Karen Kitani Harsbo (b. 1963) looked to the portrait bust, a genre that Hansen Jacobsen also worked in. The sculptures shown at Peach Corner refer to the Roman figure Janus, the god of beginnings and transitions, who looks towards both past and future. Here, Janus is manifested as a ceramic sculpture, a medium with a long cultural past but produced using the futuristic technology of 3D printing. The material is porcelain, and some of the glazes are the results of experiments in workshops at the Alchemists’ Convention.
Sophus Ejler Jepsen (b. 1971) presents ceramic artefacts from three so-called shadow stories: ‘Frankensteins Kop&Bryst’ (Frankens tein’s Cup&Chest), ‘Fiskeren og hans Sjæl i en Flaske’ (‘The Fisherman and His Soul in a Bottle’) and two dishes from ‘Peter Schlem ihls Te-selskab’ (Peter Schlemihl’s Tea Party). The sculpture Skyggen (The Shadow) is Niels Hansen Jacobsen’s principal piece, and in recent years, as the museum’s art facilitator, sculptor Sophus Ejler Jepsen has retold and reinterpreted existing ‘shadow stories’ in words, music, painting and ceramic.
Annelie Grimwade Olofsson (b. 1991) worked with the Gothic expression in Hansen Jacobsen’s sculptural practice. His Trolden (Troll) provided a mythological perspective. Elements of the troll’s body parts can be seen in Annelie’s morphological plant creatures: the gripping claw, the spine and her finger marks in the clay. Annelie Grimwade also used colour oxides in her glazes based on XRF analyses of Hansen Jacobsen’s glazes.
Lise Seier Petersen (b. 1952) has worked with melting clay for a number of years, particularly with studies of earthenware clay’s mel ting point and sintering interval (the range from the temperature at which the clay begins to deform to the temperature at which it is liquid). In the resulting liquid forms, Lise Seier draws parallels to the drapery in Niels Hansen Jacobsen’s sculptures. The object shown at Peach Corner is a wheel-thrown cone in blue and red clay with an interior pipeclay coating. The object’s appearance after firing is determined by the interaction between the hand-crafting process and the laws of physics.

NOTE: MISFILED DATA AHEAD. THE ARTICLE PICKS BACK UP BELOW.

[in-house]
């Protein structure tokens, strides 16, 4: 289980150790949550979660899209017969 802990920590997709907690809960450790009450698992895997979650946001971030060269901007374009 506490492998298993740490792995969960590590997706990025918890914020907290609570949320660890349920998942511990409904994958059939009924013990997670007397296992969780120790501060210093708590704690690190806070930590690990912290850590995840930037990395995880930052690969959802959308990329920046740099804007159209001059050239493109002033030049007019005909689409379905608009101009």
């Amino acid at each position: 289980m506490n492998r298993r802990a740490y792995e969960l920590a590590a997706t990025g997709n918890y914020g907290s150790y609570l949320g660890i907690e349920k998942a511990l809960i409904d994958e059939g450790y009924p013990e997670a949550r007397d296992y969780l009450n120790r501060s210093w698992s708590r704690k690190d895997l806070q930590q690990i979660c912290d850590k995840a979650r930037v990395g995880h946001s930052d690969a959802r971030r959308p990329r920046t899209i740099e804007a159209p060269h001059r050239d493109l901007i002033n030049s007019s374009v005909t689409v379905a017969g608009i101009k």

Bente Skjøttgaard (b. 1961) focused on the metal mountings that Niels Hansen Jacobsen created during his time in Paris (ca. 1892– 1900). At one of the workshops in Vejen, experiments were carried out with casts made of a zinc-tin alloy using cire perdue technique under the guidance of goldsmith Boy Johansen from Aarhus. Some of the plaster moulds cracked, and the metal leaked into the sand. This resulted in beautiful sand-cast shapes, which Bente Skjøttgaard used in her work. At Peach Corner, she presents a piece from her series Stamtræer (Family Trees) that includes both sand-cast tin and a bone-ash foam glaze from another experiment based on the XRF analyses.
Anne Tophøj (b. 1960) drew inspiration from Niels Hansen Jacobsen’s loose, random form and glaze expressions. Aiming to seize and build on chance occurrences, as he also appears to have done, she engaged in a dynamic flow, where things happened and developed as the process unfolded. Anne Tophøj uses a jollying technique that involves a high degree of chance and variation in form. The result is wild shapes with a dynamic, flowing or sliding character.
Howitzvej 67 A, st. tv.
Photos by Ole Akhøj